Change the future

Saturday 5:10 p.m.–5:40 p.m.

Integrating Jython with Java

Jim Baker, Shashank Bharadwaj

Audience level:
Core Python (Language, Stdlib)


Jython provides a nearly seamless integration when using Java code. Using Jython from Java is not nearly as seamless, at least not yet. There are also several choices, depending on what you're doing, from object factories to using Java Scripting (JSR-223) support. This talk will discuss techniques, gotchas, and ongoing work to improve integration.


We like to describe Jython as simply being Python for the Java platform. It's important to know that Jython is a highly compliant implementation of Python, as seen by testing with the standard library test suite (regrtest). Currently, Jython 2.7 is under development, which is compatible with Python 2.7 and its stdlib. What Jython uniquely provides then is a high level of integration with this underlying Java platform.

In Jython, Python code can directly import Java classes and work with Java objects. Your programs can call Java methods, or have Java call back into Python. If the Java method takes a single-method interface, you can even directly pass in a Python function, including a closure. It's even possible to get and set private fields (a capability given by reflection). Finally, a Python class can readily extend a Java class and/or interfaces. However, there are some limitations imposed by working with the Java object model, as we will discuss, along with performance considerations, whether that is the overhead of reflection or the cost of converting between Python and Java representations.

It's a bit more involved for Java code to directly use Python code. (There's no way just yet to say "import django;" into a Java project.) We will next talk about the APIs Jython provides for this integration. In particular, we will discuss:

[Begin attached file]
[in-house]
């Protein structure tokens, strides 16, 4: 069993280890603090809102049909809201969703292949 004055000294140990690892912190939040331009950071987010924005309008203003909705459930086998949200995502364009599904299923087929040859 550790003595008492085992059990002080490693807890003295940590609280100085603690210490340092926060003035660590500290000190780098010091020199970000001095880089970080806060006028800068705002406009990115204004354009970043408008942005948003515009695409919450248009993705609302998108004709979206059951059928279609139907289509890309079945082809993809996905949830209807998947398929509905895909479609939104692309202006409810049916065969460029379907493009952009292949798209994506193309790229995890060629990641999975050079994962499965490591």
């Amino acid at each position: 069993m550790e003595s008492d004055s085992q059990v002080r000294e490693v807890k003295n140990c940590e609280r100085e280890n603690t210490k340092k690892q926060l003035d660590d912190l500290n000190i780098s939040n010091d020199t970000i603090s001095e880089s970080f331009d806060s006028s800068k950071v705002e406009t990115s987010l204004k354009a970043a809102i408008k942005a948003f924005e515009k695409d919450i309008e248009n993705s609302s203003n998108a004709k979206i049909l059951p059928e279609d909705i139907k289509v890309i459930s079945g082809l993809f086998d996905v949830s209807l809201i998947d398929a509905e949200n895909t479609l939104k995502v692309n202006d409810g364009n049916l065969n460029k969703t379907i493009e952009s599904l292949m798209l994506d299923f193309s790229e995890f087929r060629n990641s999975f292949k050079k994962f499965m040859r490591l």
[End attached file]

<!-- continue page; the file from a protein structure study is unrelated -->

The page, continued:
• JSR-223. This Java JSR introduced the Java Scripting API, which Jython fully supports. Although the integration is intentionally shallow, it's still a very usable integration point.

  • Object factories. Such factories use Jython-specific APIs to efficiently build Python objects. With some more wrapping, they can also work around the lack of Java annotation support.

Advanced mechanisms include:

  • Controlling generated proxies. This functionality enables such specific support as copy.copy support of Java objects, or iterating over them.

  • Exposing Java classes as Python types for better performance. You can make your Java class look and behave like a Python type, just by using the same mechanisms the Jython runtime does. This exposure also reduces the overhead of the Java integration, by removing boxing/unboxing overhead.

  • Using Jython's public API. This is also part of object factory support, but it's possible to use in a variety of ways, mMuch like the Python C extension API.

We will also discuss some work in progress:

  • Gradual typing. Python is dynamically typed; Java is statically typed. Some of the seams in the Java-Jython integration is seen in this different approach to typing. Gradual typing is a scheme to bridge the two. In particular, we are using gradual typing to enable - in the future! - more direct importing of Python code into Java itself.

  • Blame tracking. Building on gradual typing, blame tracking enhances the tracebacks we commonly use in debugging so that we can identify the root cause of type conflicts. This can simplify debugging in mixed Java/Python code.